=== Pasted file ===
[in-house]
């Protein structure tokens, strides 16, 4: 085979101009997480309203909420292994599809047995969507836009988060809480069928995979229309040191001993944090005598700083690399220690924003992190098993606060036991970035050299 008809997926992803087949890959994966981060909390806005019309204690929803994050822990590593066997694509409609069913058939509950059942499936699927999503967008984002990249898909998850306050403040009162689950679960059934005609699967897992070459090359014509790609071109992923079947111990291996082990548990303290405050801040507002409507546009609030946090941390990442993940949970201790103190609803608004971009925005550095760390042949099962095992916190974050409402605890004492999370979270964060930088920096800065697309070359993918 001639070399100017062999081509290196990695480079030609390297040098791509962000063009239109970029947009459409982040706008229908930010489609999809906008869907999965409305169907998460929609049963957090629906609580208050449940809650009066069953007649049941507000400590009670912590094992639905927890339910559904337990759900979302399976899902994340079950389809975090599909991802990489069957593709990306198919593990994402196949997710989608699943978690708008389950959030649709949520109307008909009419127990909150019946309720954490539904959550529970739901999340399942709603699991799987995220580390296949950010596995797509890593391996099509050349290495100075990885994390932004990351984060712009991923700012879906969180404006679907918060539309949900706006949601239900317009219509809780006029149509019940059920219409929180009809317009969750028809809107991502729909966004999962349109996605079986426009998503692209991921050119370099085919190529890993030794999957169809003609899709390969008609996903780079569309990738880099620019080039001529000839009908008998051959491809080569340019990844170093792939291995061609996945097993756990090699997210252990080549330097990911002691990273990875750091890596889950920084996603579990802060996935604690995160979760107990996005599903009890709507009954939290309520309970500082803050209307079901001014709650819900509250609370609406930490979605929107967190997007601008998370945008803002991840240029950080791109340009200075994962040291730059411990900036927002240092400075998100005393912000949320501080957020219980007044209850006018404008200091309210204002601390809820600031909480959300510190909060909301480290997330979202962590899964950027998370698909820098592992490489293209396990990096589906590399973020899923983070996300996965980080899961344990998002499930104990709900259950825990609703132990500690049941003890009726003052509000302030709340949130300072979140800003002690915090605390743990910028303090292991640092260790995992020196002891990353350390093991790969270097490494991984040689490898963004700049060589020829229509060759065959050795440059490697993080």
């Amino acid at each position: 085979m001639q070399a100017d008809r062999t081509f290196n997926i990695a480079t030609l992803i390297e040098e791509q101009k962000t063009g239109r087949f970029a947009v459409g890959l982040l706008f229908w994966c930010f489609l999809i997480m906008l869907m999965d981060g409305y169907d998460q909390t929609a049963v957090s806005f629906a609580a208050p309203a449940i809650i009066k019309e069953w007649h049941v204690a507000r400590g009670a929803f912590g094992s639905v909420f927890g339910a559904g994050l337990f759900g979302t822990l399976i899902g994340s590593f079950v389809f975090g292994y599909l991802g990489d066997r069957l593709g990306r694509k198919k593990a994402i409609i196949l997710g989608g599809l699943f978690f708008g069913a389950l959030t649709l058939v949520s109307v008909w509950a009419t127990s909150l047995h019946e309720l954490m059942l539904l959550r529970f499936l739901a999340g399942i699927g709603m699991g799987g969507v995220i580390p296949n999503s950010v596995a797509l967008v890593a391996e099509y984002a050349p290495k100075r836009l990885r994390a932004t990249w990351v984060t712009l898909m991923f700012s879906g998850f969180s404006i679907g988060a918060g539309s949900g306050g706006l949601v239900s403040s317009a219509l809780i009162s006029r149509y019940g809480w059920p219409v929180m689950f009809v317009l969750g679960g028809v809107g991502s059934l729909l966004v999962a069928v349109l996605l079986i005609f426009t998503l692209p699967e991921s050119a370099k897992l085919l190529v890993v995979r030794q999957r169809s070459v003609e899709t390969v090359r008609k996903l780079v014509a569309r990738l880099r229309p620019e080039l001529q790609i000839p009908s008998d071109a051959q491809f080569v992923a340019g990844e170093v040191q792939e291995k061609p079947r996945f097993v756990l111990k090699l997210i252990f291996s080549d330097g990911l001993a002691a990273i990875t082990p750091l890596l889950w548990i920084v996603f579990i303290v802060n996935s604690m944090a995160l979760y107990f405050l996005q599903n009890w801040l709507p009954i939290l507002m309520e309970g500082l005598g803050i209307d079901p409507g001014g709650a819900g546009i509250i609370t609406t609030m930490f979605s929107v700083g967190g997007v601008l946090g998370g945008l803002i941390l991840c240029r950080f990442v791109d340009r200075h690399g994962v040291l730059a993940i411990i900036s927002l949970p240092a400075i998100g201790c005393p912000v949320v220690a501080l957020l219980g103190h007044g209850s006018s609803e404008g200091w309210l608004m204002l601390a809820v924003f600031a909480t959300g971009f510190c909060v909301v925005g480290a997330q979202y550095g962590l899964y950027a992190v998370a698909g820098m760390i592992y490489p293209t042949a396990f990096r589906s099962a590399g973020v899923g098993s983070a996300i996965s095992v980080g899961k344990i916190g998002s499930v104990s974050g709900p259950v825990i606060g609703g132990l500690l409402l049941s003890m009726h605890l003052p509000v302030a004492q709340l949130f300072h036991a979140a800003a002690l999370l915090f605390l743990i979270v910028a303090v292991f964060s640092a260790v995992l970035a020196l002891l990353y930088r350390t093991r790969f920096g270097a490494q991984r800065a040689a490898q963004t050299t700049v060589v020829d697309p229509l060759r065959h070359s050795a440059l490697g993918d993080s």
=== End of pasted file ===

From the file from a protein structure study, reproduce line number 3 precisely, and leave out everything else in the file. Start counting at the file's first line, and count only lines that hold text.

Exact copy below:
């Amino acid at each position: 085979m001639q070399a100017d008809r062999t081509f290196n997926i990695a480079t030609l992803i390297e040098e791509q101009k962000t063009g239109r087949f970029a947009v459409g890959l982040l706008f229908w994966c930010f489609l999809i997480m906008l869907m999965d981060g409305y169907d998460q909390t929609a049963v957090s806005f629906a609580a208050p309203a449940i809650i009066k019309e069953w007649h049941v204690a507000r400590g009670a929803f912590g094992s639905v909420f927890g339910a559904g994050l337990f759900g979302t822990l399976i899902g994340s590593f079950v389809f975090g292994y599909l991802g990489d066997r069957l593709g990306r694509k198919k593990a994402i409609i196949l997710g989608g599809l699943f978690f708008g069913a389950l959030t649709l058939v949520s109307v008909w509950a009419t127990s909150l047995h019946e309720l954490m059942l539904l959550r529970f499936l739901a999340g399942i699927g709603m699991g799987g969507v995220i580390p296949n999503s950010v596995a797509l967008v890593a391996e099509y984002a050349p290495k100075r836009l990885r994390a932004t990249w990351v984060t712009l898909m991923f700012s879906g998850f969180s404006i679907g988060a918060g539309s949900g306050g706006l949601v239900s403040s317009a219509l809780i009162s006029r149509y019940g809480w059920p219409v929180m689950f009809v317009l969750g679960g028809v809107g991502s059934l729909l966004v999962a069928v349109l996605l079986i005609f426009t998503l692209p699967e991921s050119a370099k897992l085919l190529v890993v995979r030794q999957r169809s070459v003609e899709t390969v090359r008609k996903l780079v014509a569309r990738l880099r229309p620019e080039l001529q790609i000839p009908s008998d071109a051959q491809f080569v992923a340019g990844e170093v040191q792939e291995k061609p079947r996945f097993v756990l111990k090699l997210i252990f291996s080549d330097g990911l001993a002691a990273i990875t082990p750091l890596l889950w548990i920084v996603f579990i303290v802060n996935s604690m944090a995160l979760y107990f405050l996005q599903n009890w801040l709507p009954i939290l507002m309520e309970g500082l005598g803050i209307d079901p409507g001014g709650a819900g546009i509250i609370t609406t609030m930490f979605s929107v700083g967190g997007v601008l946090g998370g945008l803002i941390l991840c240029r950080f990442v791109d340009r200075h690399g994962v040291l730059a993940i411990i900036s927002l949970p240092a400075i998100g201790c005393p912000v949320v220690a501080l957020l219980g103190h007044g209850s006018s609803e404008g200091w309210l608004m204002l601390a809820v924003f600031a909480t959300g971009f510190c909060v909301v925005g480290a997330q979202y550095g962590l899964y950027a992190v998370a698909g820098m760390i592992y490489p293209t042949a396990f990096r589906s099962a590399g973020v899923g098993s983070a996300i996965s095992v980080g899961k344990i916190g998002s499930v104990s974050g709900p259950v825990i606060g609703g132990l500690l409402l049941s003890m009726h605890l003052p509000v302030a004492q709340l949130f300072h036991a979140a800003a002690l999370l915090f605390l743990i979270v910028a303090v292991f964060s640092a260790v995992l970035a020196l002891l990353y930088r350390t093991r790969f920096g270097a490494q991984r800065a040689a490898q963004t050299t700049v060589v020829d697309p229509l060759r065959h070359s050795a440059l490697g993918d993080s």